Jesus decrees, "May no fruit ever come from you again!" (Mt 21:19)
What's With That Fig Tree, Anyway?
While Jesus and His disciples travel to Jerusalem, Jesus becomes hungry and approaches a fig tree looking for food. Finding the tree barren, Jesus decrees, "May no fruit ever come from you again!" (Mt 21:19) The fig tree withers at His command.
I have found it difficult to reconcile this story with the merciful Jesus I believe in. I know He uses the incident to teach His disciples what they can accomplish with faith in God. Still, to me it has always smacked just the tiniest bit of a tantrum. What did the poor tree do to deserve death? In St. Mark's version of the story, the tree has no fruit because "it was not the season for figs" (Mk 11:13). How can Christ the Good Shepherd, who has promised to forgive and forget our gravest sins as often as we repeat them, drain life from a tree for complying with the laws of nature?
A similarly perplexing moment comes at the end of the parable of the talents. The story is familiar: Three servants receive varying amounts of talents from their master before his journey; two of them invest the money, earning the master's praise when he returns, but the third buries it, earning his rage. At first glance, the parable simply demonstrates that God wants us to use our special abilities for the benefit of the world and the Kingdom. It's an affirming, even inspiring, message. But on a closer look, the story seems to take a harsh turn. Jesus concludes with the master's command that the single talent be taken away from the "wicked and lazy" servant and given to the servant who has 10, "[f]or to all those who have, more will be given ... but from those who have nothing, even what they have will be taken away" (Mt 25: 26, 29).
We may be tempted to protest this apparent unfairness. Isn't it obvious that those who don't have much are more in need than those who have a lot? How could our loving God steal from the poor to give to the rich? It seems as absurd and unjust as cursing that harmless fig tree; neither story appears to fit the image of Jesus as Divine Mercy.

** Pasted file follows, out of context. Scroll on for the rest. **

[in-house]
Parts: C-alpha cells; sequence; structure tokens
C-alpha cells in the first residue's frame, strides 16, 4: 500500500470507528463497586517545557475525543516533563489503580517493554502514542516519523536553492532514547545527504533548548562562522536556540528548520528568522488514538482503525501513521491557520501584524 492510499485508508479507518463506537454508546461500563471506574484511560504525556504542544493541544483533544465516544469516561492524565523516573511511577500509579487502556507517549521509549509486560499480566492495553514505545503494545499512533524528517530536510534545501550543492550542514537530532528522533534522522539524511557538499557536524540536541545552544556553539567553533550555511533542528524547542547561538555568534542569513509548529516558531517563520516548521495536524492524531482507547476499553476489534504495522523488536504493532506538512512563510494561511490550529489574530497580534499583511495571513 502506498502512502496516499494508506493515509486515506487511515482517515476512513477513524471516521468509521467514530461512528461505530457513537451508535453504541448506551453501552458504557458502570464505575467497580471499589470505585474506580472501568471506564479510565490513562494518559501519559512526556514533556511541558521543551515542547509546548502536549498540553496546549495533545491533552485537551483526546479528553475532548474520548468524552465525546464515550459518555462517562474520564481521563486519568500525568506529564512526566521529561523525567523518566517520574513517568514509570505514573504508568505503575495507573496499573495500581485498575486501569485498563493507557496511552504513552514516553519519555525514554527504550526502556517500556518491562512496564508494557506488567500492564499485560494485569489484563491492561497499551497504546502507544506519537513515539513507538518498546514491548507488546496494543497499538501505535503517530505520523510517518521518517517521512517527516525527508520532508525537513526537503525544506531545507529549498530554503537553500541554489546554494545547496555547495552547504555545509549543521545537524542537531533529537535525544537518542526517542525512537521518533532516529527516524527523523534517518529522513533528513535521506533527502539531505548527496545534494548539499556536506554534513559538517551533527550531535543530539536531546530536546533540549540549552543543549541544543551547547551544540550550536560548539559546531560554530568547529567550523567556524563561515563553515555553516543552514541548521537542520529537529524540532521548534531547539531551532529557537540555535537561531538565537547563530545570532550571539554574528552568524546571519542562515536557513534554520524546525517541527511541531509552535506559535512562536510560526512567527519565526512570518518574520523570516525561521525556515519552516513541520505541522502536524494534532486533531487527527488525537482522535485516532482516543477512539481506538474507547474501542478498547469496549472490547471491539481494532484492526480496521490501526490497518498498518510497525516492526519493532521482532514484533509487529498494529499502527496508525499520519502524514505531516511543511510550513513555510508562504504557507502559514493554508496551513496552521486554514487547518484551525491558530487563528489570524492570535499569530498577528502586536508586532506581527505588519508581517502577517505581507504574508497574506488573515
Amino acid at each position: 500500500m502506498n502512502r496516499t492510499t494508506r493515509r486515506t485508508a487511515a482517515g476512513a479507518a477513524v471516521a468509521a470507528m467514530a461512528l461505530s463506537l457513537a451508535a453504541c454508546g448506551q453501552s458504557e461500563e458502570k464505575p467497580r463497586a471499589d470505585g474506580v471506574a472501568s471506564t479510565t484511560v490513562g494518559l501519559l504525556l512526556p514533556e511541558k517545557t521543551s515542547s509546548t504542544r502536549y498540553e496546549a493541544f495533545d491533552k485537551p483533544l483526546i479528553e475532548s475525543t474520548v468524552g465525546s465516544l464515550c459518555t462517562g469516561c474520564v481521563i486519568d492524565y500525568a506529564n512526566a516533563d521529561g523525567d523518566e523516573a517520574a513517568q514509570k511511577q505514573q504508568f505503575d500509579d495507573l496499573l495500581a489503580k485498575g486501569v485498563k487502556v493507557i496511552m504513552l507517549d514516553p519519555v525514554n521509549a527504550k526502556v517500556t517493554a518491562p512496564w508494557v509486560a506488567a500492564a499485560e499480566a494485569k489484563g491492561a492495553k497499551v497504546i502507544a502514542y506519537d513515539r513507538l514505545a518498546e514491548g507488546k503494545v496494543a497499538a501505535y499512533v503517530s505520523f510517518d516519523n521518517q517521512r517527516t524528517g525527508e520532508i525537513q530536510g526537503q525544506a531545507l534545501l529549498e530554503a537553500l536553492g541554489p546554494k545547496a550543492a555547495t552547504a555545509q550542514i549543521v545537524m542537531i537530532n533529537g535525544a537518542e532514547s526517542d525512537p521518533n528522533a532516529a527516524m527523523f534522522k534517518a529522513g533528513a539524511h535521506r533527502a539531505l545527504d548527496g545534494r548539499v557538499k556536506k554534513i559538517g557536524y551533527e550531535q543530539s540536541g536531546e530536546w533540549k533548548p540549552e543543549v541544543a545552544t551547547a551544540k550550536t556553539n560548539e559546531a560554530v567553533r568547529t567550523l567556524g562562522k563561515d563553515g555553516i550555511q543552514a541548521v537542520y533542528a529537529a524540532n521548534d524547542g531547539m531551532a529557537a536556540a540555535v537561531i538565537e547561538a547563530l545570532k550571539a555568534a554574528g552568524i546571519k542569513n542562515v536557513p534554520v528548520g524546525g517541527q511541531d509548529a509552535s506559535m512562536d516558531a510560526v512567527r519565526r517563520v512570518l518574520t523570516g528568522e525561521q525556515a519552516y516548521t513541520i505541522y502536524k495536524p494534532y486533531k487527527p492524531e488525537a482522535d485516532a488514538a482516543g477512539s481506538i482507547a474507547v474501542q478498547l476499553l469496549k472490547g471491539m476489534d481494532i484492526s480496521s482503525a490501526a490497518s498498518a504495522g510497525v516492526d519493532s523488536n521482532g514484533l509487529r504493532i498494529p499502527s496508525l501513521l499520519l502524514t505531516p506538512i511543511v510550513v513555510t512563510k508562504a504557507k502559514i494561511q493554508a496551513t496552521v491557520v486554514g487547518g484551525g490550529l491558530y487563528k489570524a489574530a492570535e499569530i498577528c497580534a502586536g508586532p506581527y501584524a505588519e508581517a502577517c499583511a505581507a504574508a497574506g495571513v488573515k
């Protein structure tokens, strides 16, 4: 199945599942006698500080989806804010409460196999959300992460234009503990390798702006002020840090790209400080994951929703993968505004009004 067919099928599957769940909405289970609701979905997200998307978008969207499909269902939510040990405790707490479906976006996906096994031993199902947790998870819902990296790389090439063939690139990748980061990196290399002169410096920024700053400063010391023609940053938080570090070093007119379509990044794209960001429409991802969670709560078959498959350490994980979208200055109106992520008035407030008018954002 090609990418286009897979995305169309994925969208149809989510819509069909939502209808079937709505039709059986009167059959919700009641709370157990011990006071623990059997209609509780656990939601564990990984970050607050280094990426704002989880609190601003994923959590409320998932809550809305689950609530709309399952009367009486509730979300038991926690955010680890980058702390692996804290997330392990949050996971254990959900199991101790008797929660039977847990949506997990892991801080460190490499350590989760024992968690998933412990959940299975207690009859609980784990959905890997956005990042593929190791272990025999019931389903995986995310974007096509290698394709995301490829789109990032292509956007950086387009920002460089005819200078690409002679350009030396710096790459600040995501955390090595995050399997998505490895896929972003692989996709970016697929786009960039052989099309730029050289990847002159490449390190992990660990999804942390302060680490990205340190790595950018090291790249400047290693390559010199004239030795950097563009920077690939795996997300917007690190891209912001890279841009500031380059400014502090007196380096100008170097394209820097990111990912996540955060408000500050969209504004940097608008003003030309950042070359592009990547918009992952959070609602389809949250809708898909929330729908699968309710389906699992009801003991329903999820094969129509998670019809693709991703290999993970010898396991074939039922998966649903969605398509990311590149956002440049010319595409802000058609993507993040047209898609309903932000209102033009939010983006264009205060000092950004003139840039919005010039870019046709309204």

Nonetheless, as Thanksgiving was approaching, my thoughts were drawn to those stories. We know that God is generous and that "we do well always and everywhere to give [Him] thanks." I believe that these stories help us to see the depths of His generosity and why gratitude is so important to our spiritual growth.
Our Lord said to St. Faustina:
I desire to bestow My graces upon souls, but they do not want to accept them. You, at least, come to Me as often as possible and take these graces they do not want to accept ... My Heart drinks only of the ingratitude and forgetfulness of souls living in the world. They have time for everything, but they have no time to come to Me for graces (Diary, 367).
Perhaps the talents given to the servants in the parable can be interpreted not only as symbols of each person's God-given aptitudes but also of the graces that God offers every soul to help her grow in the spiritual life. In her Diary, St. Faustina often laments the times when she has wasted graces and vows never to waste them again. It is possible, then, for God's graces to rain down on us and, instead of saturating us with nourishment to our souls, slip across the impermeable skins we have put on and fall, unused, to the ground. From there, God invites receptive souls like St. Faustina's to gather them up so that they may fulfill their life-giving purpose. Although God wants all souls to take "as many treasures from My Heart as you can carry" (Diary, 294), not all souls do. Rather than allow these treasures to stagnate in a miserly soul, therefore, God gives them to one who truly rejoices in the wealth.
And perhaps we can compare the fig tree to a soul who receives special graces to give God glory by doing His will in a way as unlikely — even miraculous — as a tree bearing fruit out of season. If that soul consistently refuses to cooperate with these graces, she atrophies and eventually starves, for grace is the soul's only food. It is not God's petty bitterness that curses the soul, but her resistance to being blessed instead of cursed.
When we pray in thanksgiving every day, let us obey Jesus' instruction to St. Faustina: "Be grateful for the smallest of my graces, because your gratitude compels Me to grant you new graces" (Diary, 1701). As the holy Mass tells us, our desire to thank Him is itself a gift. Let us pray for the grace not to squander that gift but to "Act like a beggar who does not back away when he gets more alms [than he asked for], but offers thanks the more fervently" (Diary, 294).
Marian Tascio is a writer and English teacher who lives in Yonkers, N.Y.